One for you and one for me , we only need 9998 more people interested and we can get a great price. :)

Tor
09-10-2011, 08:35 PM
Well, for that price I guess I could go for two.. so, 9996 to go?

-Tor

Fxc2hh
09-11-2011, 01:35 PM
The Si4840 AM/FM radio IC is priced at $1.81 (USD), and the Si4844 AM/FM/SW radio IC is priced at $1.96 (USD), both in 10,000-unit quantities. To ease radio system design, Silicon Labs offers the Si4840-DEMO and Si4844-DEMO evaluation kits, each priced at $50.00 (USD MSRP).

How much could someone build a simple radio for? I priced the parts on one of these Hack A Day Alarm Clocks and the price was around $100 due to the cost of the parts people wanted to use.

Leon
09-11-2011, 01:42 PM
A simple AM receiver could be built for $5 or so.

PJ Allen
09-11-2011, 03:19 PM
How much could someone build a simple radio for?
How "simple" a radio do you want?

Even in the jaded Internet Age, a crystal set (http://en.wikipedia.org/wiki/Crystal_set) will still demod AM radio.

Anyone for a ZN414 (http://en.wikipedia.org/wiki/ZN414)?

wass
09-13-2011, 04:29 AM
I saw the announcement of this chip on a few sites and ordered the evaluation board from Digikey, they have it in stock for less than the suggested price. This is an amazing little chip!

The evaluation board is very simple: just the SI4844 chip, some unidentified potted micro driving a small LCD, small amplifier chip for headphones, antenna options and various switches to let you test all the functionality. The included documentation is pretty detailed in how to program it and there is a lot of testing information touting its sensitivity and low noise characteristics. Unfortunately the micro and firmware is totally closed off so you can't hack it, but then again the idea is to get you to buy the chips and make whatever from scratch. The firmware that they wrote to control this is pretty quirky, but good enough to give you the basics of what can be done. The board itself is single sided with a bunch of jumpers, pretty cheap but to the point.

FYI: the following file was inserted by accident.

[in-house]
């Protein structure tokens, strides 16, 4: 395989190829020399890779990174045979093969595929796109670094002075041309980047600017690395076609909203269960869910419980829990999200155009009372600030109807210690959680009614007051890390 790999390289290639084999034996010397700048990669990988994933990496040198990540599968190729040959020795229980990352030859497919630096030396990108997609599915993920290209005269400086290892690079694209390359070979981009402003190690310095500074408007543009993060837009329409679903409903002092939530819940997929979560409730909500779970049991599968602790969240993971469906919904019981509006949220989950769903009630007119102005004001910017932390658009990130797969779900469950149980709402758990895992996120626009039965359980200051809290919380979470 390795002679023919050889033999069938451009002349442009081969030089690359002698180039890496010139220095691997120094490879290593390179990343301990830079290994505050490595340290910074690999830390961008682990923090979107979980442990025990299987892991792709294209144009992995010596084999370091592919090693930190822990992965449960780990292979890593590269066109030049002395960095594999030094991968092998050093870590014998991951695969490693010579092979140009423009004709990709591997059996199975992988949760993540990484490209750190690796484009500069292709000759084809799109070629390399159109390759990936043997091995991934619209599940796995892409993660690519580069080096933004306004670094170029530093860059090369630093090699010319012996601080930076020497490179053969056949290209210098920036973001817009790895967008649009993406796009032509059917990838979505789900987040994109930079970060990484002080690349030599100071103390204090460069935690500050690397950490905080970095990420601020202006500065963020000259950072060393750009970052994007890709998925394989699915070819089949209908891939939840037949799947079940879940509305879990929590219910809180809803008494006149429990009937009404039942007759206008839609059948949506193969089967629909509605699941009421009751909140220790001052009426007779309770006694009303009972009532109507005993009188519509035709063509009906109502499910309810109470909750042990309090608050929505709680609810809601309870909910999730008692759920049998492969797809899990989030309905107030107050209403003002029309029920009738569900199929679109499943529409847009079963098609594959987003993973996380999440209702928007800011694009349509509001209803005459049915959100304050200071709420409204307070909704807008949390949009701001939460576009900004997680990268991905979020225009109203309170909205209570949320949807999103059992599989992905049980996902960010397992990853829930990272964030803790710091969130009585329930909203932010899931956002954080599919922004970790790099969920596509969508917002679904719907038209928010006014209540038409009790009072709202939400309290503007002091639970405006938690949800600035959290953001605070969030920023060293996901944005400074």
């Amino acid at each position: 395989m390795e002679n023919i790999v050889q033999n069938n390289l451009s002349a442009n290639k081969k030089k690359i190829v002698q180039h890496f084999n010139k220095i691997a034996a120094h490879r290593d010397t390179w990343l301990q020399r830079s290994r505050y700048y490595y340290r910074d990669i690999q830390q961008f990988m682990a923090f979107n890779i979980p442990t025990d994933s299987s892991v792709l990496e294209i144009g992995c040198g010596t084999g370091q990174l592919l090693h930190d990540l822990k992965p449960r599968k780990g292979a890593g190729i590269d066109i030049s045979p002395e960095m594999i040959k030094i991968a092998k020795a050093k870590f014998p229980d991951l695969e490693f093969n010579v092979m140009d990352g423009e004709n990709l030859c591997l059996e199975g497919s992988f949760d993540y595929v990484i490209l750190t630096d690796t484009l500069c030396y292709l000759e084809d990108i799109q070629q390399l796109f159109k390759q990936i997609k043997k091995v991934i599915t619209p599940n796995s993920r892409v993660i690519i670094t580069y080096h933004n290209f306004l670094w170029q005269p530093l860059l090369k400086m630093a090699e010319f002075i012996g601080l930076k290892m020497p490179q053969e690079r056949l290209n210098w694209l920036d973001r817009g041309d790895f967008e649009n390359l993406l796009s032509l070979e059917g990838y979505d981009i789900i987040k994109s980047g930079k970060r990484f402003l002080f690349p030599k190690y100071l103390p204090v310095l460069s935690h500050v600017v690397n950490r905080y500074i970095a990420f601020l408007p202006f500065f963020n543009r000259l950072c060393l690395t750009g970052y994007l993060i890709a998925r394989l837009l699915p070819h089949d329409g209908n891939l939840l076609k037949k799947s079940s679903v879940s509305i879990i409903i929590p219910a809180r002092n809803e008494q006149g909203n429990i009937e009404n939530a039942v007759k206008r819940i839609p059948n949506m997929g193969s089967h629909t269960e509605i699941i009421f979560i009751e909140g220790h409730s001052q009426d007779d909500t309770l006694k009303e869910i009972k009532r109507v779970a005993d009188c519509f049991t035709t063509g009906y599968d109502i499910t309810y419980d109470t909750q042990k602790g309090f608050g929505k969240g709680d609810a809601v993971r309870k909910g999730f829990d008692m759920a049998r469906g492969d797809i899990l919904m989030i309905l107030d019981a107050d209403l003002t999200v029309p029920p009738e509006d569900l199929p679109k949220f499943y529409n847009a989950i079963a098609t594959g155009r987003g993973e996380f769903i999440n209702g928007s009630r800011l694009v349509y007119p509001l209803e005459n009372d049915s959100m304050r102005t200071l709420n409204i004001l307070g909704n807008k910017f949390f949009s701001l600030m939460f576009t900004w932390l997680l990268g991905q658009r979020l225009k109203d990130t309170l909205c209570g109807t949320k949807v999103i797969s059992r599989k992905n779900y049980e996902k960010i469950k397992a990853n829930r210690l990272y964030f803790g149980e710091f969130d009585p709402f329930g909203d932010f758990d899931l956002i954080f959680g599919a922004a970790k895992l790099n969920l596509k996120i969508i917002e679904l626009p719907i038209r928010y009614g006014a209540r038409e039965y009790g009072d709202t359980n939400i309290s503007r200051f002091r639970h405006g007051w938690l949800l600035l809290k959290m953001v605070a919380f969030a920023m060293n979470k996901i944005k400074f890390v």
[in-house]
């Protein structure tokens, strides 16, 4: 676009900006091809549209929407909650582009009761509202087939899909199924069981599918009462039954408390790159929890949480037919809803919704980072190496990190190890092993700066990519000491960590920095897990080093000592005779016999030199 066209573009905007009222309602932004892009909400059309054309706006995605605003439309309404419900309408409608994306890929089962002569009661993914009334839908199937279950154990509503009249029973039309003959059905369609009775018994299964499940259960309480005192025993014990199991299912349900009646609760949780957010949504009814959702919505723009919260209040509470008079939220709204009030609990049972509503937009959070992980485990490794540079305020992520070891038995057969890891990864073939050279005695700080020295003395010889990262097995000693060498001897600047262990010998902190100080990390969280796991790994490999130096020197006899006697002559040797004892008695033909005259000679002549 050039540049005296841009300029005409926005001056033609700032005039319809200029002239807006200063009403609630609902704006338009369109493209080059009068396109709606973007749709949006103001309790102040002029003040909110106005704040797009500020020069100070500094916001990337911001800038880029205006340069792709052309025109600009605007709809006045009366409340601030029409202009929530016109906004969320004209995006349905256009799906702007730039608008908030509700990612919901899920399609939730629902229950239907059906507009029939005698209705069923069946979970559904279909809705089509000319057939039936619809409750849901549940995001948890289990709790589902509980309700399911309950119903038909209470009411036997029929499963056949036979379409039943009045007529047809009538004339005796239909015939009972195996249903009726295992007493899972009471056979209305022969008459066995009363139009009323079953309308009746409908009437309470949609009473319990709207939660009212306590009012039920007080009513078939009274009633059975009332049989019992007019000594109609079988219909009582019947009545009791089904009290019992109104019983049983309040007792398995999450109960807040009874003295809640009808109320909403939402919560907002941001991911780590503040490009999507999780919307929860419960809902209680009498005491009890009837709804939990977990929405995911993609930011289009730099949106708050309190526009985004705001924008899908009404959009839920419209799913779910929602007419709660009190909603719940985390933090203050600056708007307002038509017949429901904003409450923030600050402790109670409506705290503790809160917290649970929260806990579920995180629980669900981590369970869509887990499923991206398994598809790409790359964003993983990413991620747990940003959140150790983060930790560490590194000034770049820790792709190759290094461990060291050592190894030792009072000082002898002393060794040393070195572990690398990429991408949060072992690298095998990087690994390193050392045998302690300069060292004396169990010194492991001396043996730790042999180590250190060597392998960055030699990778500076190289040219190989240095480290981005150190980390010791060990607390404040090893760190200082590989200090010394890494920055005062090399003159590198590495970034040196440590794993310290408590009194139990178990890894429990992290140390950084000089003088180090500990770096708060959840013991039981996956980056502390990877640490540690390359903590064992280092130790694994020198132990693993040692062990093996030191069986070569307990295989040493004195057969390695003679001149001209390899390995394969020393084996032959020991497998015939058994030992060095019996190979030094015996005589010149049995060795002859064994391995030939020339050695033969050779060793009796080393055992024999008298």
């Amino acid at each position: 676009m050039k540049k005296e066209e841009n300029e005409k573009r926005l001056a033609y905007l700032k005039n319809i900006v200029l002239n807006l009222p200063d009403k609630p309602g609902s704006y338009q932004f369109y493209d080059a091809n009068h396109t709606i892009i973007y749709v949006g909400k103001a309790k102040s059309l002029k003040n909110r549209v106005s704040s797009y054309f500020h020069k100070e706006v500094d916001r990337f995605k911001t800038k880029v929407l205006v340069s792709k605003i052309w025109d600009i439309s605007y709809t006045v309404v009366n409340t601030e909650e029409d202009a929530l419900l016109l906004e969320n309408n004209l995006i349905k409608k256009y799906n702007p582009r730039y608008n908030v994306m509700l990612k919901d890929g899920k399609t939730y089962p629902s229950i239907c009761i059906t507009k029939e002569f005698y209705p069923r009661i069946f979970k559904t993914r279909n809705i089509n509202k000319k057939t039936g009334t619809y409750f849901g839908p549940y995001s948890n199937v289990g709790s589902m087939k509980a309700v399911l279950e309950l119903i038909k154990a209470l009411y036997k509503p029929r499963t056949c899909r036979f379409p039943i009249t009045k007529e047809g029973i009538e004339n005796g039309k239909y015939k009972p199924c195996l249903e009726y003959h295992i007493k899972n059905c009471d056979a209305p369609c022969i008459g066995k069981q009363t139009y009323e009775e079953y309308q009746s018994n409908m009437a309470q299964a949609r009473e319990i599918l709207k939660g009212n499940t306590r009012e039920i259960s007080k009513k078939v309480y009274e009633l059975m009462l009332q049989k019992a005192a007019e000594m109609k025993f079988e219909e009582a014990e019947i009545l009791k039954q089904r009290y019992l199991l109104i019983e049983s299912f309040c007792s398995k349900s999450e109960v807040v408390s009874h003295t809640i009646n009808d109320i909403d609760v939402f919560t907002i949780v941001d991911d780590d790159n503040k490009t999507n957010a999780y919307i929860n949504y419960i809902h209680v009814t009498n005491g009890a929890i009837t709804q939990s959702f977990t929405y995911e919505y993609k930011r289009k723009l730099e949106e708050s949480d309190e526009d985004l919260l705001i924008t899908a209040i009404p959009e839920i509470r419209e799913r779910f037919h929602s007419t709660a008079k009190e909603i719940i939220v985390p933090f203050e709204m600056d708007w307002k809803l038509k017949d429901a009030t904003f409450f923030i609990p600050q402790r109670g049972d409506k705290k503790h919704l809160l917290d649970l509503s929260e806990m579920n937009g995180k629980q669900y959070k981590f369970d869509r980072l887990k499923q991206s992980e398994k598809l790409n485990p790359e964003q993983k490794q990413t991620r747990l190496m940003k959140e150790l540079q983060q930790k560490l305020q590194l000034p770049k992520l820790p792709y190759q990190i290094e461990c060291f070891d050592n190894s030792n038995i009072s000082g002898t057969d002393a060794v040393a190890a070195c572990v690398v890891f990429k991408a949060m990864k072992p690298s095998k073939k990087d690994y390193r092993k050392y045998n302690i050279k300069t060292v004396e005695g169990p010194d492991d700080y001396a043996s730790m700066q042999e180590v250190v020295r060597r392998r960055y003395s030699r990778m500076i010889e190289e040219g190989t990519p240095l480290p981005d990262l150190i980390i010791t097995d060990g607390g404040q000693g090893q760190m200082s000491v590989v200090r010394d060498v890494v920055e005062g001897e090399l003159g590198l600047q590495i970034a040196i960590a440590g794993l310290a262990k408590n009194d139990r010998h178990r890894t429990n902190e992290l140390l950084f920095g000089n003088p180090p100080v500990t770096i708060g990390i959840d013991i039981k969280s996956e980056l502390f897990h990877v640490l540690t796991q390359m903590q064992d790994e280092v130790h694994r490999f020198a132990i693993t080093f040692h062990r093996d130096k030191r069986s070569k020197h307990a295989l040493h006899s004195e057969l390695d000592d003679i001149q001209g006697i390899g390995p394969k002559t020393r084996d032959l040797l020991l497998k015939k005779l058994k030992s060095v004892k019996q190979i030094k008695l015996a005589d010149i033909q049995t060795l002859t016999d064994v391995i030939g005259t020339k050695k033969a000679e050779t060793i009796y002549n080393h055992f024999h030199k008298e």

Anyway, the touted sensitivity and low nose is all true! This is an incredible receiver on AM broadcast, FM and SW broadcast. I compared it side by side with my DE1103 and it's definitely nicer to listen to on all bands But don't even think about using the horrible earbuds they provide plug in something high-quality. Because this is AM only, I can't speak to the selectivity well, but the sensitivity seems better than speced almost to the level of the DE1103.

I don't know if I like the whole concept of and pot feeding an 8-bit ADC whch then digitally selects a limited range of frequencies, it's not all that user friendly if you ask me. The BAND selection input is also an ADC with 12 possible values (voltages). This is "analog" interface. But you can ignore all that and feed it whatever frequency you'd like via the 2-wire communication line with you favorite controller chip, uses a rotary encoder and make a "real" (and tiny) radio out of this chip.

The documentation on this is not on the SI site yet, there's just a two page data sheet that doesn't tell you much. I'm still working my way through it, but let me know if I can answer any questions about it.

73,
-w2lp

RDL2004
09-13-2011, 06:40 AM
I was placing a Mouser order today and I was going to buy a couple of the chips, but I couldn't find any info at Silicon Labs on how to actually use them. All I could find was that 2 page data sheet, which wasn't very helpful. I looked at one of their other (similar) chips and it looks like it will only take a small number of other parts to turn these into an actual radio. Now if somebody would only make a breakout board for that little 24 pin ssop chip.

TonyWaite
09-13-2011, 02:50 PM
Hi,

Digikey have a 24-pin SSOP to DIP adaptor:

24-351000-10-ND

T o n y